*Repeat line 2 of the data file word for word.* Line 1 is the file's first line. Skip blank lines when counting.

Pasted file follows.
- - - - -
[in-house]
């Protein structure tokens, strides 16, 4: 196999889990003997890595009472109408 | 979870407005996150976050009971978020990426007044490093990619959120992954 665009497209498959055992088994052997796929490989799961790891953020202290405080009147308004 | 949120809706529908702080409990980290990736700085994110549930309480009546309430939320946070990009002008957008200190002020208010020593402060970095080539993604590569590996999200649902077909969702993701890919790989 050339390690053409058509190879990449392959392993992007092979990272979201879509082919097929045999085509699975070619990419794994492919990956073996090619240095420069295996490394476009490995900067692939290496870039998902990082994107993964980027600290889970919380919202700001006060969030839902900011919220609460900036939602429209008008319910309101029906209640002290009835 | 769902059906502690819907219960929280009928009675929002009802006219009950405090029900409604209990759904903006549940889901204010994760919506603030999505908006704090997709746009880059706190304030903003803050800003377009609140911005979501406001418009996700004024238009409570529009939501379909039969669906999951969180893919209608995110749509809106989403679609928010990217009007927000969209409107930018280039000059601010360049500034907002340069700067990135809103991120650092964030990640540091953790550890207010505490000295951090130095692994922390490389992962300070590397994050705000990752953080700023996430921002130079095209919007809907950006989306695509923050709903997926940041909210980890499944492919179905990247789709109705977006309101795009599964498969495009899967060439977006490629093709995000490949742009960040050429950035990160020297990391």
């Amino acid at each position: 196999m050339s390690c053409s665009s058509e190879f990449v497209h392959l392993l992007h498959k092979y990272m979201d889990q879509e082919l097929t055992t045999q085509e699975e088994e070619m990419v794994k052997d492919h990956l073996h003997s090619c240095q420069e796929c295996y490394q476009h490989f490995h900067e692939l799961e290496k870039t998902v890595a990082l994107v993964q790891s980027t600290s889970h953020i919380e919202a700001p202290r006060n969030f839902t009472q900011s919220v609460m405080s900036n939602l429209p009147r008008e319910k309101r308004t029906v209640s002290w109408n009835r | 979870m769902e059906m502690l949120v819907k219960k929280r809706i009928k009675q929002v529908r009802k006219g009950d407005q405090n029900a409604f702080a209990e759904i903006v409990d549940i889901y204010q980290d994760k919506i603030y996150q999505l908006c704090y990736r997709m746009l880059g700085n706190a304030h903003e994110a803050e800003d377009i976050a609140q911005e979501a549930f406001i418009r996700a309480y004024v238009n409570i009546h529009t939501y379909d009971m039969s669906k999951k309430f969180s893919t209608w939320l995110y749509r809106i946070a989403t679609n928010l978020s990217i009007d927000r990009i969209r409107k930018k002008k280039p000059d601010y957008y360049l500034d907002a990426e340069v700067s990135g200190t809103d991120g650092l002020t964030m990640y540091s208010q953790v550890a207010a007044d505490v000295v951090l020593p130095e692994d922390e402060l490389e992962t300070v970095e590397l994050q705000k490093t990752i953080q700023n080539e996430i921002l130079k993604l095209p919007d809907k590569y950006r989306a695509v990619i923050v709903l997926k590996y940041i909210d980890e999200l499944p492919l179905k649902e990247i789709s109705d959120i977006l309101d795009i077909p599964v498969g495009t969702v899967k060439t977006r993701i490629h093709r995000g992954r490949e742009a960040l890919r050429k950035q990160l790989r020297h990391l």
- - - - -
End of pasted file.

């Protein structure tokens, strides 16, 4: 196999889990003997890595009472109408 | 979870407005996150976050009971978020990426007044490093990619959120992954 665009497209498959055992088994052997796929490989799961790891953020202290405080009147308004 | 949120809706529908702080409990980290990736700085994110549930309480009546309430939320946070990009002008957008200190002020208010020593402060970095080539993604590569590996999200649902077909969702993701890919790989 050339390690053409058509190879990449392959392993992007092979990272979201879509082919097929045999085509699975070619990419794994492919990956073996090619240095420069295996490394476009490995900067692939290496870039998902990082994107993964980027600290889970919380919202700001006060969030839902900011919220609460900036939602429209008008319910309101029906209640002290009835 | 769902059906502690819907219960929280009928009675929002009802006219009950405090029900409604209990759904903006549940889901204010994760919506603030999505908006704090997709746009880059706190304030903003803050800003377009609140911005979501406001418009996700004024238009409570529009939501379909039969669906999951969180893919209608995110749509809106989403679609928010990217009007927000969209409107930018280039000059601010360049500034907002340069700067990135809103991120650092964030990640540091953790550890207010505490000295951090130095692994922390490389992962300070590397994050705000990752953080700023996430921002130079095209919007809907950006989306695509923050709903997926940041909210980890499944492919179905990247789709109705977006309101795009599964498969495009899967060439977006490629093709995000490949742009960040050429950035990160020297990391």